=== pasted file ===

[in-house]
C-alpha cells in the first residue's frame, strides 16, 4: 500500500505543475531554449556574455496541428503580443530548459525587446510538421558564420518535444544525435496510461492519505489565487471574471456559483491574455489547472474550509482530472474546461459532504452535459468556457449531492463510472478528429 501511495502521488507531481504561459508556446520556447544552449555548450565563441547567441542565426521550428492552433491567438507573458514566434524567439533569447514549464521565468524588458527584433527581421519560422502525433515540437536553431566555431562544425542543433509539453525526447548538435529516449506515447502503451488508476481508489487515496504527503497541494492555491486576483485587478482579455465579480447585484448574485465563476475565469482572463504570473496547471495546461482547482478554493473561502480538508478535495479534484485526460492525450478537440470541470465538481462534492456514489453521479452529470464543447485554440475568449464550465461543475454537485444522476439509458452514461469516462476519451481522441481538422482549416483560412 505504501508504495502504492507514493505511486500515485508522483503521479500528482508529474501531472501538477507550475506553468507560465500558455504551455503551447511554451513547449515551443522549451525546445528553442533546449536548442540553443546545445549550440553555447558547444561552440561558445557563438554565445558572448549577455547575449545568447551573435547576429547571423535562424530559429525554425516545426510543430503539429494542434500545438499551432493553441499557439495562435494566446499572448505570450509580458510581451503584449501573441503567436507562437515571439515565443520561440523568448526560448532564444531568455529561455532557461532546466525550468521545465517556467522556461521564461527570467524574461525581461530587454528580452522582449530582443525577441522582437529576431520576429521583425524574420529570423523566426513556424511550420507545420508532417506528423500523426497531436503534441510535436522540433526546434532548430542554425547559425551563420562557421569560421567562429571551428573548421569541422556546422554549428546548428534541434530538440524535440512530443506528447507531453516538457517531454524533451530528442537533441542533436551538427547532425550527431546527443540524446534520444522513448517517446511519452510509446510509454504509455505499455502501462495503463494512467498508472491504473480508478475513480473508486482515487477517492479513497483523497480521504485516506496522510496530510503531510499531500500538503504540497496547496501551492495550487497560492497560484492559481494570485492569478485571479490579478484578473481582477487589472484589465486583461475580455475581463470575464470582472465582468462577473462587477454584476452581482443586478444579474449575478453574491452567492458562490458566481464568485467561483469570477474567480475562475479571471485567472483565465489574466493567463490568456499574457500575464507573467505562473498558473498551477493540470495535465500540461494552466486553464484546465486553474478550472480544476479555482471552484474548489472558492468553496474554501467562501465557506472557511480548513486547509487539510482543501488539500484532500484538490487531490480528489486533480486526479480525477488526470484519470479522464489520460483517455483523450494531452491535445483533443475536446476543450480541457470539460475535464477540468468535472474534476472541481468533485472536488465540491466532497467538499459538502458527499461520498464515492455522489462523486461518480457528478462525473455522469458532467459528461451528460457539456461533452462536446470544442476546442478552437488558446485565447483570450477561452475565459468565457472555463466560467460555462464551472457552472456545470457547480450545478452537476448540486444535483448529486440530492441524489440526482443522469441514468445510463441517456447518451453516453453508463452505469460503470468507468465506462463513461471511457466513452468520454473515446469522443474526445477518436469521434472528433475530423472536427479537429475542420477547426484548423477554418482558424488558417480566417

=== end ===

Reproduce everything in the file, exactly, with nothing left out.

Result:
[in-house]
C-alpha cells in the first residue's frame, strides 16, 4: 500500500505543475531554449556574455496541428503580443530548459525587446510538421558564420518535444544525435496510461492519505489565487471574471456559483491574455489547472474550509482530472474546461459532504452535459468556457449531492463510472478528429 501511495502521488507531481504561459508556446520556447544552449555548450565563441547567441542565426521550428492552433491567438507573458514566434524567439533569447514549464521565468524588458527584433527581421519560422502525433515540437536553431566555431562544425542543433509539453525526447548538435529516449506515447502503451488508476481508489487515496504527503497541494492555491486576483485587478482579455465579480447585484448574485465563476475565469482572463504570473496547471495546461482547482478554493473561502480538508478535495479534484485526460492525450478537440470541470465538481462534492456514489453521479452529470464543447485554440475568449464550465461543475454537485444522476439509458452514461469516462476519451481522441481538422482549416483560412 505504501508504495502504492507514493505511486500515485508522483503521479500528482508529474501531472501538477507550475506553468507560465500558455504551455503551447511554451513547449515551443522549451525546445528553442533546449536548442540553443546545445549550440553555447558547444561552440561558445557563438554565445558572448549577455547575449545568447551573435547576429547571423535562424530559429525554425516545426510543430503539429494542434500545438499551432493553441499557439495562435494566446499572448505570450509580458510581451503584449501573441503567436507562437515571439515565443520561440523568448526560448532564444531568455529561455532557461532546466525550468521545465517556467522556461521564461527570467524574461525581461530587454528580452522582449530582443525577441522582437529576431520576429521583425524574420529570423523566426513556424511550420507545420508532417506528423500523426497531436503534441510535436522540433526546434532548430542554425547559425551563420562557421569560421567562429571551428573548421569541422556546422554549428546548428534541434530538440524535440512530443506528447507531453516538457517531454524533451530528442537533441542533436551538427547532425550527431546527443540524446534520444522513448517517446511519452510509446510509454504509455505499455502501462495503463494512467498508472491504473480508478475513480473508486482515487477517492479513497483523497480521504485516506496522510496530510503531510499531500500538503504540497496547496501551492495550487497560492497560484492559481494570485492569478485571479490579478484578473481582477487589472484589465486583461475580455475581463470575464470582472465582468462577473462587477454584476452581482443586478444579474449575478453574491452567492458562490458566481464568485467561483469570477474567480475562475479571471485567472483565465489574466493567463490568456499574457500575464507573467505562473498558473498551477493540470495535465500540461494552466486553464484546465486553474478550472480544476479555482471552484474548489472558492468553496474554501467562501465557506472557511480548513486547509487539510482543501488539500484532500484538490487531490480528489486533480486526479480525477488526470484519470479522464489520460483517455483523450494531452491535445483533443475536446476543450480541457470539460475535464477540468468535472474534476472541481468533485472536488465540491466532497467538499459538502458527499461520498464515492455522489462523486461518480457528478462525473455522469458532467459528461451528460457539456461533452462536446470544442476546442478552437488558446485565447483570450477561452475565459468565457472555463466560467460555462464551472457552472456545470457547480450545478452537476448540486444535483448529486440530492441524489440526482443522469441514468445510463441517456447518451453516453453508463452505469460503470468507468465506462463513461471511457466513452468520454473515446469522443474526445477518436469521434472528433475530423472536427479537429475542420477547426484548423477554418482558424488558417480566417